While mobile deposits are a convenient way to deposit your payroll or personal checks anytime and from anywhere, there are a few things you should keep in mind to prevent becoming a victim of a mobile deposit scam. Here’s a breakdown of what a mobile deposit is, how mobile deposit scams work and how you can protect yourself from falling victim to one.mobile deposit scam infographic

What is Mobile Deposit?

Mobile banking apps with the Mobile Deposit feature can save you a trip to the bank and allow you to deposit checks whenever is most convenient for you. Just take a picture of the front and back of the check and upload!

How does a Mobile Deposit scam work?

Fraudsters contact their victims through email or social media posing as a potential employer, lender, or interested buyer on a marketplace site. The fraudster will often provide the victim an opportunity to earn money quickly by depositing a check to their account or by asking for help in moving money from overseas. The fraudster will further request the victim’s bank account information and may even ask for online or mobile banking login credentials.

The fraudster uses the information to deposit a fake check. Once the deposit has been made, the scammer will request funds to be immediately transferred back to them via money order, person to person transfer, wire transfer, reloadable cards or even gift cards. Once the victim returns the funds, the bank alerts the victim that the check was fictitious and removes the funds from the account, causing a loss to the victim.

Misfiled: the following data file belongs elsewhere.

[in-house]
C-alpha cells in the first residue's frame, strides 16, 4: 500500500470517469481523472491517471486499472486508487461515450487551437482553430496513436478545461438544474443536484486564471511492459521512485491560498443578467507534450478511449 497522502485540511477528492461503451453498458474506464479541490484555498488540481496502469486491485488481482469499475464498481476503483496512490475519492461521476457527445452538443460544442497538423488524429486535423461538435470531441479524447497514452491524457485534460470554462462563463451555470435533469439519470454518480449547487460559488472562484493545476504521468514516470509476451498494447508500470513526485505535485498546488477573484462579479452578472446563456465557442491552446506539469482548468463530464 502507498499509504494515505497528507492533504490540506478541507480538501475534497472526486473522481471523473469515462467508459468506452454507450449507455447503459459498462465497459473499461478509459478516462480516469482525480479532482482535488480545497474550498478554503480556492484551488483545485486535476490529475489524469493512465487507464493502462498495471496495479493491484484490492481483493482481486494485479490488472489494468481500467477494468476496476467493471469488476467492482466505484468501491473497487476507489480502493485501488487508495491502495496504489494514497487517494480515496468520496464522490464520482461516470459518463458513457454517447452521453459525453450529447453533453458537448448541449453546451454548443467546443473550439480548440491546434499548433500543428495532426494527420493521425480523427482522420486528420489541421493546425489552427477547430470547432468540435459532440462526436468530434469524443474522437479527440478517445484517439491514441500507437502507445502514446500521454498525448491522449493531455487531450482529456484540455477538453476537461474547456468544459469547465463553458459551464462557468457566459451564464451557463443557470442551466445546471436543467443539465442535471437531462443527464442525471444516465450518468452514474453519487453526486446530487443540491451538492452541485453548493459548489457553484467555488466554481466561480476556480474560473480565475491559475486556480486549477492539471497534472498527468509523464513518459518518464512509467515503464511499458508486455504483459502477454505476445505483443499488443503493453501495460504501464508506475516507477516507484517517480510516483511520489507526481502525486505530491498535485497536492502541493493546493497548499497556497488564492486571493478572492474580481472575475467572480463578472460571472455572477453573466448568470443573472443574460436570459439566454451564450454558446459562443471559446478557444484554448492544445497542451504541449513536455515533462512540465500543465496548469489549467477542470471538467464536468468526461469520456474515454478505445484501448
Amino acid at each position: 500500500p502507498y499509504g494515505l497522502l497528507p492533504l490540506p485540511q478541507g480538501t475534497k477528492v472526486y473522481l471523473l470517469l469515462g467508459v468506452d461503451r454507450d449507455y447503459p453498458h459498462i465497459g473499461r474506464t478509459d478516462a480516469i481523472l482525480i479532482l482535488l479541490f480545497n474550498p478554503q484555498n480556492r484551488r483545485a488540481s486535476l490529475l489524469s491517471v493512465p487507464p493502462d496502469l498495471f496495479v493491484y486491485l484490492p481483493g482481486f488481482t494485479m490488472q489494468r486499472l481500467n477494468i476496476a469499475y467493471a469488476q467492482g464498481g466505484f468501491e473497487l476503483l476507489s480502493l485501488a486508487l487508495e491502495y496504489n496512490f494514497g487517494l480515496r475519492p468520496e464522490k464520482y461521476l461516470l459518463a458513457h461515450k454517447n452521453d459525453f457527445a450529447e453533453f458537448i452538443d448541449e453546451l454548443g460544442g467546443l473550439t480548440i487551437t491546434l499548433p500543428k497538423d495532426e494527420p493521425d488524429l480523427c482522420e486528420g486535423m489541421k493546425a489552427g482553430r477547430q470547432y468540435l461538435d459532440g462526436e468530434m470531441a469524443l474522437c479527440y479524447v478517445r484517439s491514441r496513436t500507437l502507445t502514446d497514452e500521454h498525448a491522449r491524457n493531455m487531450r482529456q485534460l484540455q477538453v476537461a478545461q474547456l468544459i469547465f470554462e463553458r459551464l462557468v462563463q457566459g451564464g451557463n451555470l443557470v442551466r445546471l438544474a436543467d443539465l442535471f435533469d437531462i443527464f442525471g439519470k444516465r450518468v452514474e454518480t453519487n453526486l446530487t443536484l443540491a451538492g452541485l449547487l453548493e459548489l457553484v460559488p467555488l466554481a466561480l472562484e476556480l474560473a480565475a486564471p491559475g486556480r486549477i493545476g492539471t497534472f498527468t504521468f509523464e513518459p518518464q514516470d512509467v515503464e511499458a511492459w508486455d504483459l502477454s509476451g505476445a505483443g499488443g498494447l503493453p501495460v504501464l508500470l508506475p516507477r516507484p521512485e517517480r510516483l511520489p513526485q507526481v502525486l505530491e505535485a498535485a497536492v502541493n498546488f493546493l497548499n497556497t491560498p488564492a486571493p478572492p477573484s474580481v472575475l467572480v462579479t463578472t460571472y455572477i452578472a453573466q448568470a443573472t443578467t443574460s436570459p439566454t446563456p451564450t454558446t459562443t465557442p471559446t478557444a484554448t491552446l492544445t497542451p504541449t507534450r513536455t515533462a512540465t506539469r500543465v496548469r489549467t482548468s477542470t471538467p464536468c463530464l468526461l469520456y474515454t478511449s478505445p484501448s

How do you protect yourself from a Mobile Deposit scam?

Never give out your personal information to people you don’t know, alert your bank of any suspicious activity, and before you deposit a check, look for these red flags:

  • Typos in names of the payer, payee, bank and dollar amounts
  • Out of state payers and out of state banks
  • Missing or faded bank logos
  • Notations in the memo-line suggesting legitimacy (cash, authorization, void after 30 days, payment, etc.)

And remember, even if a check has been “cleared,” you may not be in the clear. Under federal law, banks must make deposited funds available quickly, but just because you can withdraw the money doesn’t mean the check is valid, even if it’s a cashier’s check or money order. If you have any questions about whether or not the check is valid, talk to your banker.

Three Next Steps

  1. Learn more about maintaining your financial security.
  2. Subscribe to receive Bankers Trust Education Center articles in your inbox.
  3. Contact me if you believe your checks have been compromised.